Venkatamma, the sister of Venkatapathy, the ruler of Gingee, is said to have been given this village as part of her dowry, which is why it came to be known as Vengadampet. Since she was a devotee of Lord Krishna, she seems to have installed Venugopalaswamy as the main deity at the temple. The size of both the old Venugopalaswamy and the current one is much smaller than the Rama and the other ancient deities. The idol of Rama has only been rediscovered about 200 years ago in a pond nearby and then brought back to the temple and installed in a separate shrine.
There have been several inscriptions found at the temple earlier. I am sure historians will be able to share much more information on the origin, and structure of the temple based on records from this temple if any.
|A statue of Mohini at the temple|
Bhasmasura Vatha is said to have happened at a place called Vegakollai near Vengadampet. Since the Mohini Avatara happened there, a statue of Mohini had been placed at the Kalapeswarar Temple at Vegakollai. Bhasmasura had prayed to Lord Shiva for a boon that when he placed his hand on anyone's head, that person would be reduced to ashes. As soon as the boon was granted, Bhasmasura wanted to test it. He started chasing Shiva to test it on him. Shiva started running. After running for a long time, he became tired and could not run any more. At this point, he prayed to Lord Vishnu to help him. Vishnu took the form of Mohini, and appeared before Bhasmasura to divert his attention. She started dancing in front of him. Bhasmasura forgot all about Shiva. Enticed by Mohini's beauty, he started dancing with her. While dancing, Mohini placed a hand upon her head, and Bhasmasura did the same forgetting his boon and was instantly reduced to ashes.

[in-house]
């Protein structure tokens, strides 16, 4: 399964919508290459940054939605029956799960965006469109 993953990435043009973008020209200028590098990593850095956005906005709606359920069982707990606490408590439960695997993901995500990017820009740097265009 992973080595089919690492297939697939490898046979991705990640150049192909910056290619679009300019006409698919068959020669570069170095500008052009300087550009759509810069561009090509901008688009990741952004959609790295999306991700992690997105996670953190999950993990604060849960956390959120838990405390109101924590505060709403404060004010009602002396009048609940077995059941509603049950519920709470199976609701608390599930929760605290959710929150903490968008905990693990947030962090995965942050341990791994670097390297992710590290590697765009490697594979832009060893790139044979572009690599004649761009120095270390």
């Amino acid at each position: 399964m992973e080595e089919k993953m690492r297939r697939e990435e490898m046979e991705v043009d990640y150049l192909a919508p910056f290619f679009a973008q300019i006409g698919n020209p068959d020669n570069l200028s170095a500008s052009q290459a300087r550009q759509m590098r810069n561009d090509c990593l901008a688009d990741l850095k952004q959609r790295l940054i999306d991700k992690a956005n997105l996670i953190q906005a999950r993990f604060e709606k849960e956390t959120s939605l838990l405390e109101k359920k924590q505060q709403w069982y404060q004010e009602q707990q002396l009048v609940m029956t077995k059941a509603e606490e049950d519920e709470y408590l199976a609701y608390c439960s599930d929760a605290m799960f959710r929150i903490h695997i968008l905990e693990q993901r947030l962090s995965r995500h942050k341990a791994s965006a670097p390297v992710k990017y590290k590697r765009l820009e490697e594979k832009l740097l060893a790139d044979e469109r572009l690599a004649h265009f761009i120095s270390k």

The place where Lord Shiva rested due to fatigue, came to be known as Kalapeswarar temple. (Kalaipu is tiredness is tamil) and an idol of Mohini from that temple had been moved to the nearby Venugopalaswamy temple as that temple had got dilapidated. With this idol, representation of Vishnu avatara over the three Yugas is found in this temple. The idol of Mohini is damaged and hence is placed under a tree outside the temple. In spite of it, abhishekam is performed regularly and lamps are lit near it.
|Beautiful Vishwaksenar at the temple|
|Goddess Senkamala Thaayar Shrine|
|The old lady who lights lamps at the temple|
Every month, through the Aalayam Kanden Trust we light lamps and distribute ghee and oil to ancient lesser known temples. This month we lit lamps and distributed ghee and oil here. I cannot explain the delight in the old lady's face when she witnessed the event. The temple has everything you can ask for - All that is required now is patronage through visitors and donations to sustain and bring back the temple to its lost glory! The Rama in this temple is like none other and all efforts must be taken by heritage enthusiasts to create awareness about the existence of this temple so that everyone can enjoy these jewels from the past! This awesome Rama is waiting to grant the prayers of all those who reach out to him!
How to reach here:
While travelling by road via Panruti, after crossing Kadampuliyur, look out for a Samarasa Sanmarga Sabai temple to your left. About 100 metres from there is a large water tank (on the left itself). Turn left here towards Chattharam. At the Chattharam junction, turn right. Vengadampet is about two kilometres from there. The temple is quite easy to find.
Executive Officer - 94434 34024
Ramadoss Bhattar -97500 28259
The temple is definitely open between 9 and 10 am in the morning and 5 and 6 pm in the evening. If you need to visit, it is better to inform the Bhattar ahead so that he will be available at that time. As mentioned in the post, it is better to visit before it gets dark, as power is resumed at the temple only at 7 pm.